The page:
The Role of the Eukaryotic Translation Initiation Factor 4E (eIF4E) in Neuropsychiatric Disorders

Front Genet. 2018 Nov 23:9:561. doi: 10.3389/fgene.2018.00561. eCollection 2018.


Protein synthesis in eukaryotic cells is a complex, multi-step and tightly regulated process. Translation initiation, the rate limiting step in protein synthesis, is dependent on the activity of eukaryotic translation Initiation Factor 4E (eIF4E). eIF4E is the cap-binding protein which, in synergy with proteins such as the helicase eIF4A and the scaffolding protein eIF4G, binds to mRNA, allowing the recruitment of ribosomes and translation initiation. The function of eIF4E is tightly regulated in cells under normal physiological conditions and can be controlled by post-translational modifications, such as phosphorylation, and by the binding of inhibitory proteins, including eIF4E binding proteins (4E-BPs) and CYFIP1. Recent studies have highlighted the importance of eIF4E in normal or aberrant function of the nervous system. In this mini-review, we will highlight the role of eIF4E function and regulation in the pathophysiology of neurodevelopmental and neuropsychiatric disorders.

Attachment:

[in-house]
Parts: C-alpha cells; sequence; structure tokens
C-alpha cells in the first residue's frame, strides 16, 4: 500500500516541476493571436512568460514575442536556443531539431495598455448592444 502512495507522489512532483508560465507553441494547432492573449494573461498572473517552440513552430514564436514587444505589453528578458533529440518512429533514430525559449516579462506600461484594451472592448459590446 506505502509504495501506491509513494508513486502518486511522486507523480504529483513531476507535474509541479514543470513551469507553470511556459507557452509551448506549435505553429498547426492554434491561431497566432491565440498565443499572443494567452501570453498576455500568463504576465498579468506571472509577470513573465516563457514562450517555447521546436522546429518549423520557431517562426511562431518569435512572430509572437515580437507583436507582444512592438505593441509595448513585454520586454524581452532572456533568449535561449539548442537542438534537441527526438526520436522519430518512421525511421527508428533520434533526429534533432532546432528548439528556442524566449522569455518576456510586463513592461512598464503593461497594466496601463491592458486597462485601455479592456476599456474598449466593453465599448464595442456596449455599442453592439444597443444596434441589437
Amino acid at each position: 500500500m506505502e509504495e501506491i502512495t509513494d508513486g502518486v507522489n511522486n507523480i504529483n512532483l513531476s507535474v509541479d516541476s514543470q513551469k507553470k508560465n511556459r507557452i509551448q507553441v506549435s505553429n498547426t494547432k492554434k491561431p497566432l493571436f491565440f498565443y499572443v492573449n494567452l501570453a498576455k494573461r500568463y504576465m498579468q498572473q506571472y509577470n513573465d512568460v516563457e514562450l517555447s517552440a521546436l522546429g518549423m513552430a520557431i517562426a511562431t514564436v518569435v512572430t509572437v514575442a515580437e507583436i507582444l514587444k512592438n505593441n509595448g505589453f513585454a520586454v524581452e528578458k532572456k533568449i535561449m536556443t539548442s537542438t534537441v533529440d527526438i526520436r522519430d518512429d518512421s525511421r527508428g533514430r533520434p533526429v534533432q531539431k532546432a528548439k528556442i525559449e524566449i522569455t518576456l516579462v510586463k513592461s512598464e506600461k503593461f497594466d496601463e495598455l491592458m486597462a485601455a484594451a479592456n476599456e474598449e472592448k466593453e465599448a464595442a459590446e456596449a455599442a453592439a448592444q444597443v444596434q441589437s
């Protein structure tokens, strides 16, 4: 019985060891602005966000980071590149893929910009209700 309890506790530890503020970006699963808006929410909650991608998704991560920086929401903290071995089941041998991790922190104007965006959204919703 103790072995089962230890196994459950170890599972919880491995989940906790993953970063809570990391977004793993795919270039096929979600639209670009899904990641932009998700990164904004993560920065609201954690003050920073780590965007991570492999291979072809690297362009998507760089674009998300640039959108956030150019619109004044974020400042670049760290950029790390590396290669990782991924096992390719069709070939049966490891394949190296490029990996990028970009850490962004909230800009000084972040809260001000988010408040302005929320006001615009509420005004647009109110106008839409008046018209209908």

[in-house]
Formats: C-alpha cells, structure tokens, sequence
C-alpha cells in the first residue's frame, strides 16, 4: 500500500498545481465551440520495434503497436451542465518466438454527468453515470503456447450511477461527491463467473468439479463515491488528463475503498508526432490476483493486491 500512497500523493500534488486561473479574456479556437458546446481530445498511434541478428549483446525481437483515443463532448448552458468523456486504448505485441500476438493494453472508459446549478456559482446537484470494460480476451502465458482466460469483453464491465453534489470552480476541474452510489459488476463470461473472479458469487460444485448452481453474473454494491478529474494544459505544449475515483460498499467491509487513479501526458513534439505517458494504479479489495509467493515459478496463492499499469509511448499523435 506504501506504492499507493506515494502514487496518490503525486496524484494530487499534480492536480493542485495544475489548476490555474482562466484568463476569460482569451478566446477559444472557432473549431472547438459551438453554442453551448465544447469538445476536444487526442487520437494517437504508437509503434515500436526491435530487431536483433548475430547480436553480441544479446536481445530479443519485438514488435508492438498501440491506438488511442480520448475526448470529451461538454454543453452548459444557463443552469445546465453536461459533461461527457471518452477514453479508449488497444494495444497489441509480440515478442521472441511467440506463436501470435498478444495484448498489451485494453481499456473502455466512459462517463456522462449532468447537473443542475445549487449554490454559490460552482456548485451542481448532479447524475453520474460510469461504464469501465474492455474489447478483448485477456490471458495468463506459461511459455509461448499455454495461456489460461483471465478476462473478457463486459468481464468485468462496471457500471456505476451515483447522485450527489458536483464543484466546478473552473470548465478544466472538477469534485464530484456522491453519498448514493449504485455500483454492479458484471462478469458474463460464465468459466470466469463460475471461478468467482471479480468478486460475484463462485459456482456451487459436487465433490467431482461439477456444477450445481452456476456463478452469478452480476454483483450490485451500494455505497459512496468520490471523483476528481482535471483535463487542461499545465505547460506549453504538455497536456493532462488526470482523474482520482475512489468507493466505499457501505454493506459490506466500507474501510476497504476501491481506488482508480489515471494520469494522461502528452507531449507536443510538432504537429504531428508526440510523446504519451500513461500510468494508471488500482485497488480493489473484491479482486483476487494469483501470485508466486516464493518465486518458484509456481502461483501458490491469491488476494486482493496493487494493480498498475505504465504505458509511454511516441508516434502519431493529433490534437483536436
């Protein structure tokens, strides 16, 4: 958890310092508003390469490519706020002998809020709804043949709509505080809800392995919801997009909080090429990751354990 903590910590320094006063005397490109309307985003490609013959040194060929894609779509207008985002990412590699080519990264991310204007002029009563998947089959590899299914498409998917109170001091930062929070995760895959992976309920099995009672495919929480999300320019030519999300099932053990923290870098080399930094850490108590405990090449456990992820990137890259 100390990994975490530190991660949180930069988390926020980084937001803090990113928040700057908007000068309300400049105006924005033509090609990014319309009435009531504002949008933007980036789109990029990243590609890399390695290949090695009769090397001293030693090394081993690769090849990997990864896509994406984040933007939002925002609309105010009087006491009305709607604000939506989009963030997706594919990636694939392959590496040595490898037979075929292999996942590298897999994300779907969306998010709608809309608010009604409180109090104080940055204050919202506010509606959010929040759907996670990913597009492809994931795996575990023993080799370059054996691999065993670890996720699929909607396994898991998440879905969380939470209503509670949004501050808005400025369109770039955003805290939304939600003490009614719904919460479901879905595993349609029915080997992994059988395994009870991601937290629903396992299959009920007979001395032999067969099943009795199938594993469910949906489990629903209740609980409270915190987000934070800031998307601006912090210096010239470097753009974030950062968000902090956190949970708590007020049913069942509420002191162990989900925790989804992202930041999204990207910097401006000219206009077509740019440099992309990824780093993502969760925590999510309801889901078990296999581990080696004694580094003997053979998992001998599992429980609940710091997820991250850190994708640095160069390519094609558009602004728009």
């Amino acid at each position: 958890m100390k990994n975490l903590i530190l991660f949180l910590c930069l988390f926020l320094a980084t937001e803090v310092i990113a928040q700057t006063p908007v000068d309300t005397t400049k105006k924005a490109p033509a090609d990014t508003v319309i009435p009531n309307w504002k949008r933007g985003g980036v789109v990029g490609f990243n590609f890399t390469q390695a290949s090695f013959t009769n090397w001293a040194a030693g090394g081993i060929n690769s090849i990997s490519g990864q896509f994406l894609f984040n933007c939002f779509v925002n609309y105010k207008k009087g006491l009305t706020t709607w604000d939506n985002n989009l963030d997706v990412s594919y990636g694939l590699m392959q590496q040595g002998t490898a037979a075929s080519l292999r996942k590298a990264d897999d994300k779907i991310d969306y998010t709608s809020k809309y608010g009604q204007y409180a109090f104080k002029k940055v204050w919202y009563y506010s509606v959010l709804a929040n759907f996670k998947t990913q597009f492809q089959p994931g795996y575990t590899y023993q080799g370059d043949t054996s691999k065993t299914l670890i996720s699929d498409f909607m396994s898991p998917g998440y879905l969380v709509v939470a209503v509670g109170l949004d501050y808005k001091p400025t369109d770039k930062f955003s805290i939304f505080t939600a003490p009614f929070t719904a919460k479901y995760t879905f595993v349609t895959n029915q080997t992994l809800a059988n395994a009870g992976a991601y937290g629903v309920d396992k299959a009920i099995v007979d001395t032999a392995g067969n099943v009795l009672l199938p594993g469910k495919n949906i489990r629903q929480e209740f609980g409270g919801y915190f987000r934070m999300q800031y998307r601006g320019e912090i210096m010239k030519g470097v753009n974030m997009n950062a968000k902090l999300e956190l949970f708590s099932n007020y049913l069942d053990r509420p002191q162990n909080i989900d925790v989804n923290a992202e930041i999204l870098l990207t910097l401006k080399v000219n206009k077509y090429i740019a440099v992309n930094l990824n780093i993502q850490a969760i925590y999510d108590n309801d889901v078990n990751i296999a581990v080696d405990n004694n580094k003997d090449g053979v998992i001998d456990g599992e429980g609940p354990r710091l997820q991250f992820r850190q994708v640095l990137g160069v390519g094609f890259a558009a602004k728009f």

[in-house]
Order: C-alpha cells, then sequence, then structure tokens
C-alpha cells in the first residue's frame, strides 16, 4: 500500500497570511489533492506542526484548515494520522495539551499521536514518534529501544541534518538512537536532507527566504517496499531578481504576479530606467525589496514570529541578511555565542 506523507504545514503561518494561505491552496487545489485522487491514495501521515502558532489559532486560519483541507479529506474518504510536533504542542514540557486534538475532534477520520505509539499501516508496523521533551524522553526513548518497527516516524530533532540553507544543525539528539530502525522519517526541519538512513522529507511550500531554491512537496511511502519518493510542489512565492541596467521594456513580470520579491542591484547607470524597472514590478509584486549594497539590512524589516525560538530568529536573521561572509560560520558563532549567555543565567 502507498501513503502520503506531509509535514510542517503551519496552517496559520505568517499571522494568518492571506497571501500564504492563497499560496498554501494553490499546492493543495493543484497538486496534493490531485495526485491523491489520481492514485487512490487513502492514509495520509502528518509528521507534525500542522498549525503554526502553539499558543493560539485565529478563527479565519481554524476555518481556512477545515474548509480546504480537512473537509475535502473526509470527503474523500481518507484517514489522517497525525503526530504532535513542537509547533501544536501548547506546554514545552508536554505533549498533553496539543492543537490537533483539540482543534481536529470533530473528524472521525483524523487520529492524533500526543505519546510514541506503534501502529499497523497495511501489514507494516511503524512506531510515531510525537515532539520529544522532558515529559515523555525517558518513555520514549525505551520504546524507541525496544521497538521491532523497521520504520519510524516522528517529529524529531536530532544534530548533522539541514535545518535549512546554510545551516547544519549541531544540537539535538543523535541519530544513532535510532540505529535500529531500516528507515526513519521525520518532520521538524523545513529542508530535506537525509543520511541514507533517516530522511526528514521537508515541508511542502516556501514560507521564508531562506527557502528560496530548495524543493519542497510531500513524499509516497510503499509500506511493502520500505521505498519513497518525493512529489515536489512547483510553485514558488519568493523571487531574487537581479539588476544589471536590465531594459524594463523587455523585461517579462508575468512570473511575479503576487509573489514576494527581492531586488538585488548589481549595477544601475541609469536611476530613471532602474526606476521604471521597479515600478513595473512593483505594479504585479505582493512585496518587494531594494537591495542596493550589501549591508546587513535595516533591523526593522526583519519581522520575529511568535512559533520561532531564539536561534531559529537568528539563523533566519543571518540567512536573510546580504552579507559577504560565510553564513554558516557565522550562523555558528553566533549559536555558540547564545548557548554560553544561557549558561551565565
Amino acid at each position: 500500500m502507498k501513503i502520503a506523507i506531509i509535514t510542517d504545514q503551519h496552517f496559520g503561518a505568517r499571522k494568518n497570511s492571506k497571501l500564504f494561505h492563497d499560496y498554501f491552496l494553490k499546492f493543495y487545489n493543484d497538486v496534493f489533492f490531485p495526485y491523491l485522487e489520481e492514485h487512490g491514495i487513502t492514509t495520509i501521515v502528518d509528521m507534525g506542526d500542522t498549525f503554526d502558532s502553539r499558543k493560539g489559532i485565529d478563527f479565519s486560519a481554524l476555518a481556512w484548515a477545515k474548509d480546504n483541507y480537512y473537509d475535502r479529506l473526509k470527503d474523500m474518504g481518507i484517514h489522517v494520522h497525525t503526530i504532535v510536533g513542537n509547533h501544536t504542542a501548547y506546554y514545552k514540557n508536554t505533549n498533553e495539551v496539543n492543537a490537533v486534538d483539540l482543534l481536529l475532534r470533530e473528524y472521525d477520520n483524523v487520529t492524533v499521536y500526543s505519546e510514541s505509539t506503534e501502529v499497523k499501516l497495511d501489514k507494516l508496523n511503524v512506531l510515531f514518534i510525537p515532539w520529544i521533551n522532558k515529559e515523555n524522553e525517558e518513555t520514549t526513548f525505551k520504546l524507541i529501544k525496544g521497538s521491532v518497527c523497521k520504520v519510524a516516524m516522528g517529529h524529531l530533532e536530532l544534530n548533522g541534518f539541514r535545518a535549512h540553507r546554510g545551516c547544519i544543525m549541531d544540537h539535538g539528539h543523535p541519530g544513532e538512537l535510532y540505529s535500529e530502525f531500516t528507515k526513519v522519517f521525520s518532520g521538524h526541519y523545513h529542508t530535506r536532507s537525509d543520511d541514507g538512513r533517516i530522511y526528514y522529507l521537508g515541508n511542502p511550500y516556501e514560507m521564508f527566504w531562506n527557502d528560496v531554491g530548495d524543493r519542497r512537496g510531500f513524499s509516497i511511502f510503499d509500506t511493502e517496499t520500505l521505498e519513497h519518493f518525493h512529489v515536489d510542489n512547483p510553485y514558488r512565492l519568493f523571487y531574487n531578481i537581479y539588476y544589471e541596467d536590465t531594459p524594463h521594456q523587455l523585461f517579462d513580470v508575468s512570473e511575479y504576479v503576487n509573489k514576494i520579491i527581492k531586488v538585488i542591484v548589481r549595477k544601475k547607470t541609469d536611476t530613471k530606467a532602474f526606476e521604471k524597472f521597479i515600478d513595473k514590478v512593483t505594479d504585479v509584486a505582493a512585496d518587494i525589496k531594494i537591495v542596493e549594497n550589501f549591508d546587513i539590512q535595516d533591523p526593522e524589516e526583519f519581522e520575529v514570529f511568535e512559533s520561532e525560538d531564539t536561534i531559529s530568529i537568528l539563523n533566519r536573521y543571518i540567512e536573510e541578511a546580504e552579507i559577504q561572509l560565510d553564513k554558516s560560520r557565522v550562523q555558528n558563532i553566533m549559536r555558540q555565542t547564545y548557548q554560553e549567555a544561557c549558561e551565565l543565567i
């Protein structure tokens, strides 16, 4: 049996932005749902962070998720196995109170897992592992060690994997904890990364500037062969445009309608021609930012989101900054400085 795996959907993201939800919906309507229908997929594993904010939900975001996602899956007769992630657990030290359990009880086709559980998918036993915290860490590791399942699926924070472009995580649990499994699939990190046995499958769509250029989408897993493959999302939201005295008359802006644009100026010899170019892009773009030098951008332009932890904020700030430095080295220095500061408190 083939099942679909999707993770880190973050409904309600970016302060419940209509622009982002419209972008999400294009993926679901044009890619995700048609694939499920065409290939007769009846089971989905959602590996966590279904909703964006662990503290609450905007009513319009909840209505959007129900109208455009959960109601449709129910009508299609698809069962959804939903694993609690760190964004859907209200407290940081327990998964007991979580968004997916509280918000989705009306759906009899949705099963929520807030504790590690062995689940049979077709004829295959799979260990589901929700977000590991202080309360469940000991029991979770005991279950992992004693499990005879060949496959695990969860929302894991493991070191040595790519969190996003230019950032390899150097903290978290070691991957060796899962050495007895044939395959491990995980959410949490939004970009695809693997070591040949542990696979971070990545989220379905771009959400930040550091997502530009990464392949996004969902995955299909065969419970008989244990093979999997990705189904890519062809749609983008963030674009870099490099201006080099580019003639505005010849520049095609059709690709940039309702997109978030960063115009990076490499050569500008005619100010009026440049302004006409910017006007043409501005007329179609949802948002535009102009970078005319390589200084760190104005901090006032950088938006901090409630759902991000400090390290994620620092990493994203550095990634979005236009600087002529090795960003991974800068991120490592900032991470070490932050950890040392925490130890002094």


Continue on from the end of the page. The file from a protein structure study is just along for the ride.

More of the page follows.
Keywords: Autism Spectrum Disorders; Fragile X Syndrome; anxiety; depression; eIF4E; neurodevelopmental/neuropsychiatric disorders; protein synthesis; translation.

Publication types

  • Review